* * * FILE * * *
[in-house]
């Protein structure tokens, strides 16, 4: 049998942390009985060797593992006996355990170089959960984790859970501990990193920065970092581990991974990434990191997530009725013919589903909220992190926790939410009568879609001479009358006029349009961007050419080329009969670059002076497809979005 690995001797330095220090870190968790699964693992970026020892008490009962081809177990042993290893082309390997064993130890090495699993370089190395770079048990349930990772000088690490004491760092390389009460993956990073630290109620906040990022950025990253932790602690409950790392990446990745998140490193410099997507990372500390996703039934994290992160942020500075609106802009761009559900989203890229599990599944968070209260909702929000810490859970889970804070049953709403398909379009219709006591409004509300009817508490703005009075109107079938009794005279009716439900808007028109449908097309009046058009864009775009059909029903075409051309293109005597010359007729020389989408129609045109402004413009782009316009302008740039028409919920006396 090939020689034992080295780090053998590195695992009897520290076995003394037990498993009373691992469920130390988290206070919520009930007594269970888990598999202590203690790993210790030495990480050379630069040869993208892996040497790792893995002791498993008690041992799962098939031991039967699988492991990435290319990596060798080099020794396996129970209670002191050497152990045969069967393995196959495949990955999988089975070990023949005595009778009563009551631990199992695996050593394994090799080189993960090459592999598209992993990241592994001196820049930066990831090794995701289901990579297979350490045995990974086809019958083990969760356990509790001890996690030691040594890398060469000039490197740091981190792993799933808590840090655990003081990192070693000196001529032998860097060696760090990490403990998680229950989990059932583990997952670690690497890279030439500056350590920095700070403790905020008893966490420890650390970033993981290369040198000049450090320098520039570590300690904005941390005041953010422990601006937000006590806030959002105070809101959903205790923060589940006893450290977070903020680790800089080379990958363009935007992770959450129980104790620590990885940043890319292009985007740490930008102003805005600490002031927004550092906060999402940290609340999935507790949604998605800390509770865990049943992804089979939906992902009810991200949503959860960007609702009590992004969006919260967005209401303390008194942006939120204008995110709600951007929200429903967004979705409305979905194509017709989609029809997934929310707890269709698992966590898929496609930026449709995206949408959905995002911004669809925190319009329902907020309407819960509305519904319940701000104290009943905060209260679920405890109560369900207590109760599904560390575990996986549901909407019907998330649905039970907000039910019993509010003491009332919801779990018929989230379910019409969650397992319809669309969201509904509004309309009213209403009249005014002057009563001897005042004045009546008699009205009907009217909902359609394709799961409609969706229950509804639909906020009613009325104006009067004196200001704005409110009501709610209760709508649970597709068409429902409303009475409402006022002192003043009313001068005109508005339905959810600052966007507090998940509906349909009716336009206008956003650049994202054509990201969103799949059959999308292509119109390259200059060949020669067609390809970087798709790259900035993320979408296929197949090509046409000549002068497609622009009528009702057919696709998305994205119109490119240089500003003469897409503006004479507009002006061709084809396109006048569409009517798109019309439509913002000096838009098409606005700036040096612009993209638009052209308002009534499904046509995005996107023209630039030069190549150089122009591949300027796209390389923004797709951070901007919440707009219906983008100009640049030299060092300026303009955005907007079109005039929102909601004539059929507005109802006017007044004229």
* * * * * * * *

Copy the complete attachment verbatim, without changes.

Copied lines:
[in-house]
């Protein structure tokens, strides 16, 4: 049998942390009985060797593992006996355990170089959960984790859970501990990193920065970092581990991974990434990191997530009725013919589903909220992190926790939410009568879609001479009358006029349009961007050419080329009969670059002076497809979005 690995001797330095220090870190968790699964693992970026020892008490009962081809177990042993290893082309390997064993130890090495699993370089190395770079048990349930990772000088690490004491760092390389009460993956990073630290109620906040990022950025990253932790602690409950790392990446990745998140490193410099997507990372500390996703039934994290992160942020500075609106802009761009559900989203890229599990599944968070209260909702929000810490859970889970804070049953709403398909379009219709006591409004509300009817508490703005009075109107079938009794005279009716439900808007028109449908097309009046058009864009775009059909029903075409051309293109005597010359007729020389989408129609045109402004413009782009316009302008740039028409919920006396 090939020689034992080295780090053998590195695992009897520290076995003394037990498993009373691992469920130390988290206070919520009930007594269970888990598999202590203690790993210790030495990480050379630069040869993208892996040497790792893995002791498993008690041992799962098939031991039967699988492991990435290319990596060798080099020794396996129970209670002191050497152990045969069967393995196959495949990955999988089975070990023949005595009778009563009551631990199992695996050593394994090799080189993960090459592999598209992993990241592994001196820049930066990831090794995701289901990579297979350490045995990974086809019958083990969760356990509790001890996690030691040594890398060469000039490197740091981190792993799933808590840090655990003081990192070693000196001529032998860097060696760090990490403990998680229950989990059932583990997952670690690497890279030439500056350590920095700070403790905020008893966490420890650390970033993981290369040198000049450090320098520039570590300690904005941390005041953010422990601006937000006590806030959002105070809101959903205790923060589940006893450290977070903020680790800089080379990958363009935007992770959450129980104790620590990885940043890319292009985007740490930008102003805005600490002031927004550092906060999402940290609340999935507790949604998605800390509770865990049943992804089979939906992902009810991200949503959860960007609702009590992004969006919260967005209401303390008194942006939120204008995110709600951007929200429903967004979705409305979905194509017709989609029809997934929310707890269709698992966590898929496609930026449709995206949408959905995002911004669809925190319009329902907020309407819960509305519904319940701000104290009943905060209260679920405890109560369900207590109760599904560390575990996986549901909407019907998330649905039970907000039910019993509010003491009332919801779990018929989230379910019409969650397992319809669309969201509904509004309309009213209403009249005014002057009563001897005042004045009546008699009205009907009217909902359609394709799961409609969706229950509804639909906020009613009325104006009067004196200001704005409110009501709610209760709508649970597709068409429902409303009475409402006022002192003043009313001068005109508005339905959810600052966007507090998940509906349909009716336009206008956003650049994202054509990201969103799949059959999308292509119109390259200059060949020669067609390809970087798709790259900035993320979408296929197949090509046409000549002068497609622009009528009702057919696709998305994205119109490119240089500003003469897409503006004479507009002006061709084809396109006048569409009517798109019309439509913002000096838009098409606005700036040096612009993209638009052209308002009534499904046509995005996107023209630039030069190549150089122009591949300027796209390389923004797709951070901007919440707009219906983008100009640049030299060092300026303009955005907007079109005039929102909601004539059929507005109802006017007044004229």